Wednesday, December 17, 2008

jeremiah and christmas

Christmas, it seems to me, is the best and worst time for anyone who cares about prophetic literature and thinks it matters (which, I suppose, are two ways of saying the same thing).

Lately I have been greedily devouring Walter Brueggemann’s collection of essays “Like Fire in the Bones: Listening for the Prophetic Word in Jeremiah.”

Brueggemann’s writing has always impacted me deeply, ever since that first reading of “The Prophetic Imagination” many years ago while sitting in a green double-cab Toyota pickup truck at 6:00am, slowly inching around the block waiting in line to buy gas in Cochabamba, Bolivia. (Lots of time for reading!)

His articulation of the vocation of an “alternative community” - as depicted throughout the biblical text and engaged with characteristic clarity, nuance, and unflinching honesty in Brueggemann’s own writing - has been formative for me in so many ways.

And lately, as I have been growing into (and wrestling with the implications of) my own vocation as a songwriter of and for the church, I find myself deeply moved by Brueggemann’s obvious love and respect for - and keen insight into - the function of poetry in the life of the “alternative community” throughout scripture and in our present age.

Somehow this Christmas I find myself responding differently to so many of the texts and songs that speak of good news, and peace on earth, and the God who comes to set things right. In other years I have found these texts and songs to be inspiring, to be hope-giving, to be reaffirming of a sense of vocation for the church as an “alternative community” in the world.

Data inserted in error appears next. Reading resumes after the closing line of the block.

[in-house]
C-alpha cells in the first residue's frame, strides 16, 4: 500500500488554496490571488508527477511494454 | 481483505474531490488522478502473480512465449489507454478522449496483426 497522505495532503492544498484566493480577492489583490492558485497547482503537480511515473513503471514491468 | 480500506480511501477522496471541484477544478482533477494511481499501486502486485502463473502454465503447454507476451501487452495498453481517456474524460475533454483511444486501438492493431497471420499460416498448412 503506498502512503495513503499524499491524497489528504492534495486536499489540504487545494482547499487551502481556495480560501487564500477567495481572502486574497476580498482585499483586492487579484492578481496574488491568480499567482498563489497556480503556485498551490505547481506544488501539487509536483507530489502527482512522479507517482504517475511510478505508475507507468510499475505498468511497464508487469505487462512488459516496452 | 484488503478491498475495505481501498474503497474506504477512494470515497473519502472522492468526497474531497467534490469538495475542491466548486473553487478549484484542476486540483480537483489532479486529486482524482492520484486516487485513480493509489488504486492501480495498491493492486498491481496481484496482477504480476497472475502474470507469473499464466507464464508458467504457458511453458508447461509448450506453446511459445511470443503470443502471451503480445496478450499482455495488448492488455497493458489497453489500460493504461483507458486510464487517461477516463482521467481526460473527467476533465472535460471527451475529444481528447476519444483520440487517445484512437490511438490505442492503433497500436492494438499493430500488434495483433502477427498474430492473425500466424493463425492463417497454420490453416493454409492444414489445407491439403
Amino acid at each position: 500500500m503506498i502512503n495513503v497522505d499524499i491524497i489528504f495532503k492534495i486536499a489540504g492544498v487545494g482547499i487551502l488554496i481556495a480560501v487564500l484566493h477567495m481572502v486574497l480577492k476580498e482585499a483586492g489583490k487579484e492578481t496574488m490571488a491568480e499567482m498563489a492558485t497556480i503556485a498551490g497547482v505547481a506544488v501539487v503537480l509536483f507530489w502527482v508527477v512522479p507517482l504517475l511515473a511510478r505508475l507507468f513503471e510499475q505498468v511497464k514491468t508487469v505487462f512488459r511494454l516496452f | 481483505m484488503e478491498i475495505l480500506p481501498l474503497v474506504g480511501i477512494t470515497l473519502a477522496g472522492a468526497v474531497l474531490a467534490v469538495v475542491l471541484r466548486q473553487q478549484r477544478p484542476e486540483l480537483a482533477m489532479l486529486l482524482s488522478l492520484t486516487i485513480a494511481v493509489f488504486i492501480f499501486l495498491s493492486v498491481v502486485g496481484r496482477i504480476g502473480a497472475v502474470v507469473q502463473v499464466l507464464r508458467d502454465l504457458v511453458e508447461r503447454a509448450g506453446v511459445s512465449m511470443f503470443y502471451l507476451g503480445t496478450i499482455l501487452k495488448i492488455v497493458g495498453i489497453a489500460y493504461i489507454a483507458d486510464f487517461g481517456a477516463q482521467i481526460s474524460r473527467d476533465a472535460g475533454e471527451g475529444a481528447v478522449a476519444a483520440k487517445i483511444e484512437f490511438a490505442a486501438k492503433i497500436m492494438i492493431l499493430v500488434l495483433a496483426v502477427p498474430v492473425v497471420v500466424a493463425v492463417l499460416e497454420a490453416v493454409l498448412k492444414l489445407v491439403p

Somehow this year, in the face of so many cascading crises of economy/ecology and in the expectation of escalating crises to come, I find myself in a “darker” place. I’m finding some of the songs I’m writing have a darker “edge” to them (as will be obvious to the members of my CSM who received my latest “delivery of songs”). I’m struggling to find the words. I’m realizing that I (and, I suspect, we) need to learn to lament.

Not a coincidence, perhaps, that I have of late been drawn to Jeremiah, who is best known to many of us for his words of lament embedded in “the Christmas story” in Matthew 2. Jeremiah, “known as the most troubled of prophets,” and “competent beyond reason in bringing grief to speech” (Brueggemann, pp. 184-185). Jeremiah, thrown into prison and vilified as a traitor because he saw catastrophe coming, and said so, and refused to share the cheery prognostications of official-dom that wanted to reassure the populace that their plans and management techniques would resolve the issues.

And yet...

The same Jeremiah who, after the collapse and in the midst of the chaos, did the most astonishing thing, and bought property. Chose to incarnate hope, in concrete form, “For thus says the LORD of hosts, the God of Israel: Houses and fields and vineyards shall again be bought in this land.” (Jer. 32:15)

An action that prefigures in a vivid and dramatic way what we celebrate at Christmas - Word becoming flesh, God “pitching a tent and dwelling among us,” incarnate in the midst of crisis and chaos and confusion.

... the “body of Christ” that continues to be “incarnate” in an “alternative community”...

I once heard a wise man (OK, it was my dad) musing that in the midst of crisis and catastrophe, the most urgent and strategic thing to do would be to plant churches. Local manifestations of “the body of Christ,” called, equipped and sent to live out their vocation and “incarnate” good news in the midst of whatever circumstances arise.